Oil Price Drop Hurting Russia

Putin's Press conference

Photo courtesy of radiosvoboda.org

Oil Price Drop Hurts Russia
| published December 18, 2014 |

By R. Alan Clanton
Thursday Review editor

Saudi Arabia may be flooding the world oil markets with cheap crude drilled from its abundant supply on the peninsula, and its intended target may in fact be those U.S. producers now edging more deeply into the market with alternate sources—but Saudi Arabia’s unintended victim turns out to be Russia.

Americans have watched as gas prices continue to fall, a precipitous decline which began months ago. In some states gas has fallen to below $2 a gallon at the pump, and the result has been a bit more buying power in the retail stores just in time for Christmas. But there is no joy in Moscow over this worldwide glut of oil. Those falling prices—coupled with a sudden, somewhat surprising drop in worldwide demand—have done more damage to Vladimir Putin’s economy than ten months of sanctions by the United States and the European Union.

Coupled with the sanctions, the drop in demand for gas and oil is pushing Russia deeper into the start of what could be its worst recession ever.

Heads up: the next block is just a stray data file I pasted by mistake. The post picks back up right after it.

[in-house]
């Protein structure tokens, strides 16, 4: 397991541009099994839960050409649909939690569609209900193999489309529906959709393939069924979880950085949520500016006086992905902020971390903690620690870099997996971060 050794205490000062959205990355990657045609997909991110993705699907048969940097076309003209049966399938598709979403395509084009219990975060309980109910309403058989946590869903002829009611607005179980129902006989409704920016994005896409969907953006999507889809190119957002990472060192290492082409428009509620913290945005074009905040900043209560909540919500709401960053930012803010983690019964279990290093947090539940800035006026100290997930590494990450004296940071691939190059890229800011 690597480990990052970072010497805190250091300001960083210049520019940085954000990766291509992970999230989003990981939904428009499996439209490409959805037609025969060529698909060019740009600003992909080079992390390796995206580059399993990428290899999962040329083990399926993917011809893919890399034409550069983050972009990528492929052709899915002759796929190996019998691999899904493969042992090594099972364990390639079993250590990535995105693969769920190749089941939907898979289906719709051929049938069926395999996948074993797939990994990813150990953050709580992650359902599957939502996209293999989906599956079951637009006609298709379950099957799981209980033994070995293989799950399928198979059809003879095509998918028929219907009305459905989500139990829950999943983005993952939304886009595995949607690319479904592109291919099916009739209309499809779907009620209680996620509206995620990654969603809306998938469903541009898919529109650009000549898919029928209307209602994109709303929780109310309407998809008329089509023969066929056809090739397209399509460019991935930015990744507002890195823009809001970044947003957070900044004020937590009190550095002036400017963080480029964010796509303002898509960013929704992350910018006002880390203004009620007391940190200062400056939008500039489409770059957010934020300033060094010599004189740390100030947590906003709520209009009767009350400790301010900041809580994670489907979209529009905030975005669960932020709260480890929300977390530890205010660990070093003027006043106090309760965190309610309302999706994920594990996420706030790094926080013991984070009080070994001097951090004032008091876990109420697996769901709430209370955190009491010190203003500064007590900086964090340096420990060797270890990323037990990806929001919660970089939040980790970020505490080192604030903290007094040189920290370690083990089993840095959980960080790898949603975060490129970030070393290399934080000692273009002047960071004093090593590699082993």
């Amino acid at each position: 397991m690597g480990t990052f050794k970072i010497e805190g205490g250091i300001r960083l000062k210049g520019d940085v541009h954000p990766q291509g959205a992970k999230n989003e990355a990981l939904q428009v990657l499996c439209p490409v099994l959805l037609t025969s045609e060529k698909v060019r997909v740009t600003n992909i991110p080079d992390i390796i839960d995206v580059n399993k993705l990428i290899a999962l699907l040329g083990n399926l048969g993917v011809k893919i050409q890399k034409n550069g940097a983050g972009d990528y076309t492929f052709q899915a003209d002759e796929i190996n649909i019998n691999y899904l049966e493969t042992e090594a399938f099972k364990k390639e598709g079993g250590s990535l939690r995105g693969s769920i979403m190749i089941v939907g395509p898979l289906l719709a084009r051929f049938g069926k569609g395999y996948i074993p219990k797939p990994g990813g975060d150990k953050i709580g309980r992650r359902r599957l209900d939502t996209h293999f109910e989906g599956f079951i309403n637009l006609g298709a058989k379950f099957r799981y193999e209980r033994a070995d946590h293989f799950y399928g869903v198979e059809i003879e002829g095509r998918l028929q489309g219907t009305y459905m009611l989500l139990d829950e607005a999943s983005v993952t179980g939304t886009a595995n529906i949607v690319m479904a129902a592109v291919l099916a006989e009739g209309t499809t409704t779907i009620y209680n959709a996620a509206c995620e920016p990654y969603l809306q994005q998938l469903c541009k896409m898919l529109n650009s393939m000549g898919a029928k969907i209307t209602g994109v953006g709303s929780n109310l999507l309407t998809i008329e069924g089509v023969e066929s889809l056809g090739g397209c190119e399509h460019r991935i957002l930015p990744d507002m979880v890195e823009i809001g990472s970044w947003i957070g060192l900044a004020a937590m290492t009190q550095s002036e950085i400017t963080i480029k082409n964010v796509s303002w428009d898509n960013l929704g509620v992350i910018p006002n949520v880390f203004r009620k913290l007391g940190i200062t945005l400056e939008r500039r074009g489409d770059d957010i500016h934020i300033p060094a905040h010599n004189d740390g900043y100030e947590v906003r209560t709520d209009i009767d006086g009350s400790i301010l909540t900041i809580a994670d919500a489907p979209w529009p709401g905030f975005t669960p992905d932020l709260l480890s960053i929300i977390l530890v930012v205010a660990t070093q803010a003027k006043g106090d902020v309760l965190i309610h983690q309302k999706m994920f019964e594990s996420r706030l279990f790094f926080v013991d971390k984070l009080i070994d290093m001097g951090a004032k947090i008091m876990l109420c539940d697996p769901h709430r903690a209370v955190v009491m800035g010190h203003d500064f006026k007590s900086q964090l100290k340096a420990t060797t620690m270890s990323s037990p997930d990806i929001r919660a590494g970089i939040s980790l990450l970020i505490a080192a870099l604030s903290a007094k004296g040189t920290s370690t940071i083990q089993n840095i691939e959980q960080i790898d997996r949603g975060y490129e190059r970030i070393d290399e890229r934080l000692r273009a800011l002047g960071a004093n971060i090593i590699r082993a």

Russian President Putin has placed blame for his country’s crisis squarely on the United States and its European allies, most of whom have enacted some form of economic sanctions meant to punish Russia for its annexation of the Crimea and its incursions into the Ukraine—and for Moscow’s tacit, if not outright support of the pro-Russian militants now at war with the Ukrainian army and the government in Kiev. That civil war, which began early in 2014 and is now approaching its grim one year anniversary, has split the Ukraine, and cost the lives of thousands of people (included the 298 who died when a Malaysian Airliner was shot down over a remote stretch of cropland near the Ukrainian border with Russia).

Putin claims that the U.S. and the European Union seek to render Russia impotent as a world economic power. Putin, comparing Russia to a bear, suggests his enemies want that bear to be a docile pet.

“They won’t give up,” the Russian President says of the U.S. and the EU nations, “because they will always try to chain it. As soon as they chain it, they’ll rip out its teeth and claws.”